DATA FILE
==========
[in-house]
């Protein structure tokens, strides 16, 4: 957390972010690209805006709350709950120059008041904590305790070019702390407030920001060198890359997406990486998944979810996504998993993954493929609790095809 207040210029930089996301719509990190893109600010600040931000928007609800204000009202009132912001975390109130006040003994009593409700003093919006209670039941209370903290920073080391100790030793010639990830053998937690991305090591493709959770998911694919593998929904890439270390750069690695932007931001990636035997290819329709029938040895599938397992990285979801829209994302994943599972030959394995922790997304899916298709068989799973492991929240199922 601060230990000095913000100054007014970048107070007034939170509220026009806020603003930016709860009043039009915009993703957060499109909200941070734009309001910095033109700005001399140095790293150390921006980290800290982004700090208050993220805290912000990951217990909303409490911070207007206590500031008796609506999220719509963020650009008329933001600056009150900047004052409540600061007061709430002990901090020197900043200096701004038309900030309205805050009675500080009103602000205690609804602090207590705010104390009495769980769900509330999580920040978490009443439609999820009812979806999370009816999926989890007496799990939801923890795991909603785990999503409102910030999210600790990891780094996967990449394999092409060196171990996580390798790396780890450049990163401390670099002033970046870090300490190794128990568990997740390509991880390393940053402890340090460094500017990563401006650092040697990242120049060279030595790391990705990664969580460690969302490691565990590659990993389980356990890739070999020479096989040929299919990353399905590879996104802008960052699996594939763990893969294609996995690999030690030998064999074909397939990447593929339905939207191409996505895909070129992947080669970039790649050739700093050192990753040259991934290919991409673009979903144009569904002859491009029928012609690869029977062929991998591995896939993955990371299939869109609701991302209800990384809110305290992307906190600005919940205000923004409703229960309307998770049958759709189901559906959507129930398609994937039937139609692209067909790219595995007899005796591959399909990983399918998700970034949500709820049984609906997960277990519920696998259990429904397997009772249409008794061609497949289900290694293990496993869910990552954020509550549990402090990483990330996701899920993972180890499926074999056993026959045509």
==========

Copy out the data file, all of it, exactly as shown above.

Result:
[in-house]
């Protein structure tokens, strides 16, 4: 957390972010690209805006709350709950120059008041904590305790070019702390407030920001060198890359997406990486998944979810996504998993993954493929609790095809 207040210029930089996301719509990190893109600010600040931000928007609800204000009202009132912001975390109130006040003994009593409700003093919006209670039941209370903290920073080391100790030793010639990830053998937690991305090591493709959770998911694919593998929904890439270390750069690695932007931001990636035997290819329709029938040895599938397992990285979801829209994302994943599972030959394995922790997304899916298709068989799973492991929240199922 601060230990000095913000100054007014970048107070007034939170509220026009806020603003930016709860009043039009915009993703957060499109909200941070734009309001910095033109700005001399140095790293150390921006980290800290982004700090208050993220805290912000990951217990909303409490911070207007206590500031008796609506999220719509963020650009008329933001600056009150900047004052409540600061007061709430002990901090020197900043200096701004038309900030309205805050009675500080009103602000205690609804602090207590705010104390009495769980769900509330999580920040978490009443439609999820009812979806999370009816999926989890007496799990939801923890795991909603785990999503409102910030999210600790990891780094996967990449394999092409060196171990996580390798790396780890450049990163401390670099002033970046870090300490190794128990568990997740390509991880390393940053402890340090460094500017990563401006650092040697990242120049060279030595790391990705990664969580460690969302490691565990590659990993389980356990890739070999020479096989040929299919990353399905590879996104802008960052699996594939763990893969294609996995690999030690030998064999074909397939990447593929339905939207191409996505895909070129992947080669970039790649050739700093050192990753040259991934290919991409673009979903144009569904002859491009029928012609690869029977062929991998591995896939993955990371299939869109609701991302209800990384809110305290992307906190600005919940205000923004409703229960309307998770049958759709189901559906959507129930398609994937039937139609692209067909790219595995007899005796591959399909990983399918998700970034949500709820049984609906997960277990519920696998259990429904397997009772249409008794061609497949289900290694293990496993869910990552954020509550549990402090990483990330996701899920993972180890499926074999056993026959045509």